Panel Session – Improving the Evidence for Systematic Reviews
Jon Brassey, Tom Jefferson, Gerald Gartlehner, Lars Hemkens
14:00 Wednesday June 22nd
Tom Jefferson – There is increasing evidence that trial literature is affected by reporting bias. The effects of such bias are seen at single study level and in systematic reviews of pharmaceuticals, biologics and devices. This situation undermines any evidence-based decision making and calls into question the use of most trial evidence for ethical decision-making. Lack of transparency and complex interplay between researchers, grant giving bodies, government and the pharmaceutical and publishing industries exasperate the situation and ultimately call into question the reliability of the EBM movement and its products.
Access to regulatory documents is likely to ameliorate the impact of reporting bias but at present complete sets of trial programme are not easily accessible. I will discuss the implications for each of the parties of this situation.
Evidence in the pub/college bar – Diary of a Tamiflu Research Parasite
Thursday June 23rd 18:15 – the Terrace Bar, Somerville College
Tom is the first author of the only Cochrane review based solely on unpublished on regulatory data. The review of Neuraminidase inhibitors for preventing and treating influenza was a seen as a major methodological development in the field of evidence-based medicine. The review challenged opinion across the regulatory, industrial and policy arenas, and has since been added as a landmark within the James Lind Library. It was the most accessed review in the Cochrane Library in 2014. The review was published in April 2014 both on the Cochrane Library and the BMJ and was the culmination of a 4-year campaign to obtain a complete set of previously unseen 107 clinical study reports. The emphasis on clinical study reports to the exclusion of publications was an attempt to address the problems of reporting bias which distorts much of literature on neuraminidase inhibitors.
Despite its notoriety, the review and its findings have not led to any detectable change in government policy to everyday use or stockpiling of the drugs but has spawned a series of indirect replies suggesting that independently reviewed complete evidence is not what high level decision makers want. They seem to prefer industry-sponsored reviews and observational studies to justify their decisions.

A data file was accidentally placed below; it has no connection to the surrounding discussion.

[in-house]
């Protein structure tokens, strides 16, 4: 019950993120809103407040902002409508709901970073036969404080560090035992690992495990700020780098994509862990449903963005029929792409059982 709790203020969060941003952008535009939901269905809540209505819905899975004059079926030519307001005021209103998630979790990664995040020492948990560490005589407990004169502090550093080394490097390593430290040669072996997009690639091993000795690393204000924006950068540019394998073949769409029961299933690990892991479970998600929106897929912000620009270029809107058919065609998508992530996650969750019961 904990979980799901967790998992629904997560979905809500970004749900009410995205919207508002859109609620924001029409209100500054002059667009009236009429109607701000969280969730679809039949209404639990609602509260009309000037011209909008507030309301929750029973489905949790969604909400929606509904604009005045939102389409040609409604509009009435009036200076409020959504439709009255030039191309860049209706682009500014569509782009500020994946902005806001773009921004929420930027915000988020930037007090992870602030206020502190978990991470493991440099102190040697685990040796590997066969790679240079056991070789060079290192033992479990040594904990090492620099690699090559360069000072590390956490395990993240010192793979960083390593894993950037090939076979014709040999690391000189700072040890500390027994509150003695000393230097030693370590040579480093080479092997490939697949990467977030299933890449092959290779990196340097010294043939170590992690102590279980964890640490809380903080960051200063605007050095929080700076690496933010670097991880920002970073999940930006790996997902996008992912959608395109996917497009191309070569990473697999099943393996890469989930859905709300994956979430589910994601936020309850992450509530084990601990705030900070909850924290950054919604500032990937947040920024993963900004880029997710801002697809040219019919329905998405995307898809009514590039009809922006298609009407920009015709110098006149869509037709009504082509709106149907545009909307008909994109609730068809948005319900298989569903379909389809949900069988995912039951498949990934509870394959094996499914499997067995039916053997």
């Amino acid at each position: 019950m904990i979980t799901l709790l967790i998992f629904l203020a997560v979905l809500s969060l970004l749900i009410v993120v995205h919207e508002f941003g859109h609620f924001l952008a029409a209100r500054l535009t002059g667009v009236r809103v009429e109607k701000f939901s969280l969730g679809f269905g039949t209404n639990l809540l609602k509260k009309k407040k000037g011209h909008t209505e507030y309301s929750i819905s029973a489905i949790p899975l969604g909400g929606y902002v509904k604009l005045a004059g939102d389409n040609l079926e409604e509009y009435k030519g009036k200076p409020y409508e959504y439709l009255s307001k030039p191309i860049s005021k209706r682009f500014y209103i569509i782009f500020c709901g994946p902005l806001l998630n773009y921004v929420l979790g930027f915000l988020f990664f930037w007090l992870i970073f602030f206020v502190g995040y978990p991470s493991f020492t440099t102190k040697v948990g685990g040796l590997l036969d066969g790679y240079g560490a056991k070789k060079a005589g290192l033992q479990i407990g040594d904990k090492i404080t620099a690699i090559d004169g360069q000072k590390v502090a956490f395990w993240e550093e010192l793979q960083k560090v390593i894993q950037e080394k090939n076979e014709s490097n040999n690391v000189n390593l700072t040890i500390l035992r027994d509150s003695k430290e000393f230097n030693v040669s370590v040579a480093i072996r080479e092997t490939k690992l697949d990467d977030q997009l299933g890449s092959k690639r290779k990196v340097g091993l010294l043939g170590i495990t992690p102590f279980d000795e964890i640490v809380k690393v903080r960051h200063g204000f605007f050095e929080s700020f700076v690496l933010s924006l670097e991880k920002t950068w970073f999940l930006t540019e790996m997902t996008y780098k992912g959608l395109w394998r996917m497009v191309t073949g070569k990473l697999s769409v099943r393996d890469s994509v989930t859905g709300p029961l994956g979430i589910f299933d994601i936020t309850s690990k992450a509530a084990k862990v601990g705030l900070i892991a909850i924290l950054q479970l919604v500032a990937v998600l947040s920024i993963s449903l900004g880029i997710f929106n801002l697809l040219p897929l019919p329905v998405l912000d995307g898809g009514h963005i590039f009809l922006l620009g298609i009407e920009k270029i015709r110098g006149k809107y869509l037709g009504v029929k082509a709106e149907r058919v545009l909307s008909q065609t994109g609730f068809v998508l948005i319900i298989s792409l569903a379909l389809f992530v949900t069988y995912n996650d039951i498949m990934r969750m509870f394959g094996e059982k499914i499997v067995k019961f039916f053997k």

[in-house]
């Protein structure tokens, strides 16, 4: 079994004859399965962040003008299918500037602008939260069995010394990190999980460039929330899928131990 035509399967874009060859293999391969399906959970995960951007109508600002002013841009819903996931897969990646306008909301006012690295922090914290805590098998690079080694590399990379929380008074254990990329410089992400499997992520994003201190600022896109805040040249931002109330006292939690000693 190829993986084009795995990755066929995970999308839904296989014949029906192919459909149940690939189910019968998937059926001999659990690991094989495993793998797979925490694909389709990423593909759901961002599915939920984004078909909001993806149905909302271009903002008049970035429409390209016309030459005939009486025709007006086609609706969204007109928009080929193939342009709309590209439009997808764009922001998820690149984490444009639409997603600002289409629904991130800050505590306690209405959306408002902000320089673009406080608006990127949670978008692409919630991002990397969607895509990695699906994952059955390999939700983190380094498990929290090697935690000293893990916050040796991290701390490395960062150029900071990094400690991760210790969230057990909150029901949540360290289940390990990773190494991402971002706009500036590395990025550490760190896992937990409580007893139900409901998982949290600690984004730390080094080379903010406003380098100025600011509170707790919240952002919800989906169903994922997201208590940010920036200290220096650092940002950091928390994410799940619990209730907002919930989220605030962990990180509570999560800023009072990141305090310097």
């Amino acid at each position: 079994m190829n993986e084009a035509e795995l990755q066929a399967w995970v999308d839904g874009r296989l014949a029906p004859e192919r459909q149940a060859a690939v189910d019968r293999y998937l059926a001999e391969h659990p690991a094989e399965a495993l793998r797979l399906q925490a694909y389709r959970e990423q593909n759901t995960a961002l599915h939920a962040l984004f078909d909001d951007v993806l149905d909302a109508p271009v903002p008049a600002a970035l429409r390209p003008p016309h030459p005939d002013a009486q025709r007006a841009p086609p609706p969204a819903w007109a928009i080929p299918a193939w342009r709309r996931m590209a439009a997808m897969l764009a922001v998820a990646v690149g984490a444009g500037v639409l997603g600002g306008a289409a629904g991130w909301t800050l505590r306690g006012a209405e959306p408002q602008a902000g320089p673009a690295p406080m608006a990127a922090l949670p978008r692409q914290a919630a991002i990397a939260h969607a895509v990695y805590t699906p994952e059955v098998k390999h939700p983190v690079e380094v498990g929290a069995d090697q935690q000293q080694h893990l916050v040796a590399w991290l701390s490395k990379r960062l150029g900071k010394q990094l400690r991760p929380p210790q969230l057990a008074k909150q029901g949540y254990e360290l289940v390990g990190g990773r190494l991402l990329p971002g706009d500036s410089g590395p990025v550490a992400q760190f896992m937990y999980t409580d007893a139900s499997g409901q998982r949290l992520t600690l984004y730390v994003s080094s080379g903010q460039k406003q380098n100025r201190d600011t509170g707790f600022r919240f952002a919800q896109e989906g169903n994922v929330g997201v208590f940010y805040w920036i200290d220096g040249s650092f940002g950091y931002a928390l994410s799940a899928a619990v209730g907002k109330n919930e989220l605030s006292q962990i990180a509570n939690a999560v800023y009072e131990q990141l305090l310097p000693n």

Tom will briefly list the responses in chronological order prompting discussion on the complex interplay between governments, public health bodies, industry and its key opinion leaders and journal editors.
As a Cochrane author and senior author of the RIAT declaration, Tom fits the definition of a research parasite recently proposed by Drs Longo and Drazen in the New England Journal of Medicine: “people who had nothing to do with the design and execution of the study but use another group’s data for their own ends, possibly stealing from the research productivity planned by the data gatherers, or even use the data to try to disprove what the original investigators had posited”.
Longo DL, Drazen JM. Data Sharing. N Engl J Med 2016; 374:276-277;
Best Paper of all time
Friday June 24th 13:30
Impact of oseltamivir treatment on influenza-related lower respiratory tract complications in hospitalizations
Laurent Kaiser, MD; Cynthia Wat, MBBS, MRCP; Tracy Mills, MSc; Paul Mahoney, MSc; Penelope Ward, MBBS; Frederick Hayden, MD
Tom Jefferson’s professional career has spanned two specialties: General Practice (1980–1985 and 1999 to date) and Public Health (since 1986). He is HTA scientific advisor to the Italian National Agency for Regional Health Services and lives in Rome.
Tom has been a contributor to The Cochrane Collaboration for over 20 years and is an author and editor for the Cochrane Acute Respiratory Infections (ARI) Group, a member of four other Cochrane Review Groups, two Methods Groups and was the co-ordinator of the Cochrane Vaccines Field and honorary research fellow to the UK Cochrane Centre 1999-2011. His main research interests are the application of systematic reviewing methods to studies of vaccines and antivirals with a variety designs (such as trials, economic evaluations and epidemiological studies), and peer review. Tom is a high-profile campaigner against pharmaceutical and other commercial companies influencing health policy. He received extensive media coverage in his criticism of the handling of the H1N1 (swine flu) outbreak by governments worldwide, which he argued was not evidence-based and is the lead author on the seminal work on antivirals and access to data.